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Environ Health Perspect. 2014 Aug;122(8):823-30. doi: 10.1289/ehp.1307287. Epub 2014 Mar 18.

Characterizing spatial patterns of airborne coarse particulate (PM10-2.5) mass and chemical components in three cities: the multi-ethnic study of atherosclerosis.

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Division of Epidemiology, Human Genetics and Environmental Sciences, University of Texas School of Public Health, Houston, Texas, USA.

Erratum in

  • Environ Health Perspect. 2014 Aug;122(8):A205.



The long-term health effects of coarse particular matter (PM10-2.5) are challenging to assess because of a limited understanding of the spatial variation in PM10-2.5 mass and its chemical components.


We conducted a spatially intensive field study and developed spatial prediction models for PM10-2.5 mass and four selected species (copper, zinc, phosphorus, and silicon) in three American cities.


PM10-2.5 snapshot campaigns were conducted in Chicago, Illinois; St. Paul, Minnesota; and Winston-Salem, North Carolina, in 2009 for the Multi-Ethnic Study of Atherosclerosis and Coarse Airborne Particulate Matter (MESA Coarse). In each city, samples were collected simultaneously outside the homes of approximately 40 participants over 2 weeks in the winter and/or summer. City-specific and combined prediction models were developed using land use regression (LUR) and universal kriging (UK). Model performance was evaluated by cross-validation (CV).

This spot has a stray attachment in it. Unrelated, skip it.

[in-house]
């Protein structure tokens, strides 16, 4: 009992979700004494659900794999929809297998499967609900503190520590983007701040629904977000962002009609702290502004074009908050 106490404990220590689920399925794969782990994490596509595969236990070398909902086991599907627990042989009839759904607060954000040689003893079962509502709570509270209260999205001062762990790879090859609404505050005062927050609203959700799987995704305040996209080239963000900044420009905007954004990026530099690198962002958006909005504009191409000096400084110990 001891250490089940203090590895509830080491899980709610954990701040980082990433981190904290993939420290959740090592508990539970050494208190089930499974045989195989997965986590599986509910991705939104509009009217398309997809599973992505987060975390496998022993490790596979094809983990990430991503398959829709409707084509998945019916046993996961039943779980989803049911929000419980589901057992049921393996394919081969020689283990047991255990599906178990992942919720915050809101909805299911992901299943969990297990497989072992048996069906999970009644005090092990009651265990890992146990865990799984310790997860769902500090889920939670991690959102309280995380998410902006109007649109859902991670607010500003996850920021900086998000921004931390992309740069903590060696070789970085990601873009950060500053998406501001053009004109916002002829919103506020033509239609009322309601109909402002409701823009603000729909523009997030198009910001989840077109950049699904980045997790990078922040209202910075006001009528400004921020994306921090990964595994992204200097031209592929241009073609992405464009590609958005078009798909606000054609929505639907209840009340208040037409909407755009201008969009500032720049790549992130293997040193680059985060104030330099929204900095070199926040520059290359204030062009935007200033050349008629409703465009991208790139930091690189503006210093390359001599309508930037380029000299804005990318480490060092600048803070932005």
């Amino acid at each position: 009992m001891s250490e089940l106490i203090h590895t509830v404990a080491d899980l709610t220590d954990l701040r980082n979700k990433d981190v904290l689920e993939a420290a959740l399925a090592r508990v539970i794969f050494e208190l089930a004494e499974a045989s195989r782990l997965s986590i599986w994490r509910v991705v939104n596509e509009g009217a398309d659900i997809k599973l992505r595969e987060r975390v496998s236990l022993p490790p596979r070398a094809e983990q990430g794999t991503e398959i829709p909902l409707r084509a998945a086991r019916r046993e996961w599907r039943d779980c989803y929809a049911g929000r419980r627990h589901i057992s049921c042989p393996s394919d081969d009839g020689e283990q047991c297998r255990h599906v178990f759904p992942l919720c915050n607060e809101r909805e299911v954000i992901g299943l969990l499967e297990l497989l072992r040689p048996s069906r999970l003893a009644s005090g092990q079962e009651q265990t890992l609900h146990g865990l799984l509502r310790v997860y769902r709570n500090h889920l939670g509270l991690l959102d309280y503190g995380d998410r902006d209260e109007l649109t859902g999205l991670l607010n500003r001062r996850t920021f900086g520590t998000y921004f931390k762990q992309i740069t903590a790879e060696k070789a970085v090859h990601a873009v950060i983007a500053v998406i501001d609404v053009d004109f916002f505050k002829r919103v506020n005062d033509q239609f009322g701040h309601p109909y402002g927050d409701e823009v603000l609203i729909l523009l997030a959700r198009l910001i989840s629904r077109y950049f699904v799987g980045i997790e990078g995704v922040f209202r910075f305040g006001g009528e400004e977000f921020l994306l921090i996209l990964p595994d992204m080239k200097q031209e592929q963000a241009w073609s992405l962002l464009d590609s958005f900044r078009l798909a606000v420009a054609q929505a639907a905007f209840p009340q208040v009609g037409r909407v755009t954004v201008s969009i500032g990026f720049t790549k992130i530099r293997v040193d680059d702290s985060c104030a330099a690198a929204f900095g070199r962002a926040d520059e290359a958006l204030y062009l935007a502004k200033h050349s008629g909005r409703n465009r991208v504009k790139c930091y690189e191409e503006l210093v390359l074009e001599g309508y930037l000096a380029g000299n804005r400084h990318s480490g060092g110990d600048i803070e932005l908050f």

PM10-2.5 mass and species varied within and between cities in a manner that was predictable by geographic covariates. City-specific LUR models generally performed well for total mass (CV R2, 0.41-0.68), copper (CV R2, 0.51-0.86), phosphorus (CV R2, 0.50-0.76), silicon (CV R2, 0.48-0.93), and zinc (CV R2, 0.36-0.73). Models pooled across all cities inconsistently captured within-city variability. Little difference was observed between the performance of LUR and UK models in predicting concentrations.


Characterization of fine-scale spatial variability of these often heterogeneous pollutants using geographic covariates should reduce exposure misclassification and increase the power of epidemiological studies investigating the long-term health impacts of PM10-2.5.

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